Time Linkers: as soon as # while # during # until # by the time happened (1) immediately after the other thing (2) at the same time (3) at some point in a period of time (4) continuous up to that point and then stops (5) happened previously
[4.2] Extreme adjetives (1/4) (diference with Gradable adjetives) (1) you can have different degrees or levels of that quality. For example, the weather can be a little cold, rather cold, very cold, or extremely cold. (2) is no gradable. The weather can’t be “a little bit freezing” or “very freezing”
[5.1] Comparative: one-syllable adj # two-syllable adj ending in -y # two syllable & longer adj (1.1) +er = cheaper, faster (1.2) ending with CVC double final C = bigger (1.3) ending with -e add -r = larger (2)-y changes to -i +er = easier, friendlier (3) +more/less <adj> than = more important than
[5.1] Superlative: one-syllable adj # two-syllable adj ending in -y # two syllable & longer adj (1.1)the +est = the cheapest, the fastest (1.2) ending with CVC double final C = the biggest (1.3) ending with -e add -st = the largest (2)-y changes to -i + the -est = the easiest, the friendliest (3) +the most/least = the most important
[5.1] Comparative/Superlative: irregular adjetives (1) good - better - the best (2) bad - worse - the worst (3) far - farther/further - the farthest/furthest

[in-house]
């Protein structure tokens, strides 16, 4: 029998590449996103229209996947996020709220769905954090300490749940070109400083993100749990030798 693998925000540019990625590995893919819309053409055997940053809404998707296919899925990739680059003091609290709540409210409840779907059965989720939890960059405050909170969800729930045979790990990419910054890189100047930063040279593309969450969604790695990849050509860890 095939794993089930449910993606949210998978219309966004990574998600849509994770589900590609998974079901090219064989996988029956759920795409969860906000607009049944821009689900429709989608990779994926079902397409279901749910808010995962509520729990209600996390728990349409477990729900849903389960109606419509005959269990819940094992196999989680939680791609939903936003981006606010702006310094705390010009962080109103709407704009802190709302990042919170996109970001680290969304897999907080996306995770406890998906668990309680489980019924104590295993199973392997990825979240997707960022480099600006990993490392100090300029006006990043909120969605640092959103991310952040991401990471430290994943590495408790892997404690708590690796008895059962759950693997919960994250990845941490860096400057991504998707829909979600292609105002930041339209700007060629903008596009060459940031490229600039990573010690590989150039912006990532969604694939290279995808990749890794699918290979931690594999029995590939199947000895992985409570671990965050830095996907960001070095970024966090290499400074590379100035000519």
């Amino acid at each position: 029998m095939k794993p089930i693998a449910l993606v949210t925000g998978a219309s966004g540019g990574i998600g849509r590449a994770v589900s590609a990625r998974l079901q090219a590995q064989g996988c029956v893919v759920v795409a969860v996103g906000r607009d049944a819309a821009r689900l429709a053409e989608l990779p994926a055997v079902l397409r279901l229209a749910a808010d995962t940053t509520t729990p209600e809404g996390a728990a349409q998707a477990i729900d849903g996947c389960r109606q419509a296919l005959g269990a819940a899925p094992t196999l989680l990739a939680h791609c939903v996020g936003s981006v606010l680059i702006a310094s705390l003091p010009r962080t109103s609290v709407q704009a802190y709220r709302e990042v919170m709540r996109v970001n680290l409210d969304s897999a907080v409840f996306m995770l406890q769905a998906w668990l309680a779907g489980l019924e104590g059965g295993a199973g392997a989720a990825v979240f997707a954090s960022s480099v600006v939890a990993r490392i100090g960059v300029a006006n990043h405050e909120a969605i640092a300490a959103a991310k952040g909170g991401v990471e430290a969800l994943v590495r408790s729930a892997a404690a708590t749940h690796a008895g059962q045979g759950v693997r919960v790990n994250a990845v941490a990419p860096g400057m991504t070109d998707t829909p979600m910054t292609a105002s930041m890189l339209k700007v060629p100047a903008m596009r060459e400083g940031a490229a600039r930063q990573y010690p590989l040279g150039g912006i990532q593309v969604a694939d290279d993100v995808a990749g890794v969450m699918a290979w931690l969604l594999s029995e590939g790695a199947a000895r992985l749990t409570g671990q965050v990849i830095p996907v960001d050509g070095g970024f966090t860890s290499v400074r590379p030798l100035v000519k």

[5.1] Ways of Comparing (common expressions): Similar # big difference # small difference (1) It's EXACTLY THE SAME AS the one we had // It's VERY SIMILAR somewhere I lived // He's NOT AS tall AS I expected. (2) It's A LOT/MUCH/FAR MORE beautiful than I imagine (3) It's A LITTLE/A LITTLE BIT/SLIGHTLY smaller than the last apartment I lived in.
[5.1] Using Superlatives (common expressions) (1) It's BY FAR THE MOST delicious meal I've ever eaten (2) t's ONE OF THE MOST beautiful place in the world (3) It's THE THIRD MOST expensive bag on the table (4) (we often use superlatives with a phase begging with IN THE...) She's by far the best student IN THE CLASS.
[5.2] Question tags: rules (1) Affirmative or negative (2) verb to be or other verb (3) verb tense (4) pronoun (5) (1) use the opposite (2) use to be or auxiliary verb according to the item (3) on simple present the verb changes no 3rd of singular (4) use the pronoun in the end of question (5) // Use contractions
[5.3] Polite Requests (1) Could you... carry this bag for me? (2) Could you tell me... the way of the hotel? (3) Do you know... what time the stores open? (4) Would you mind... comING a little bit earlier? __No, of course not, I'm happy to help you.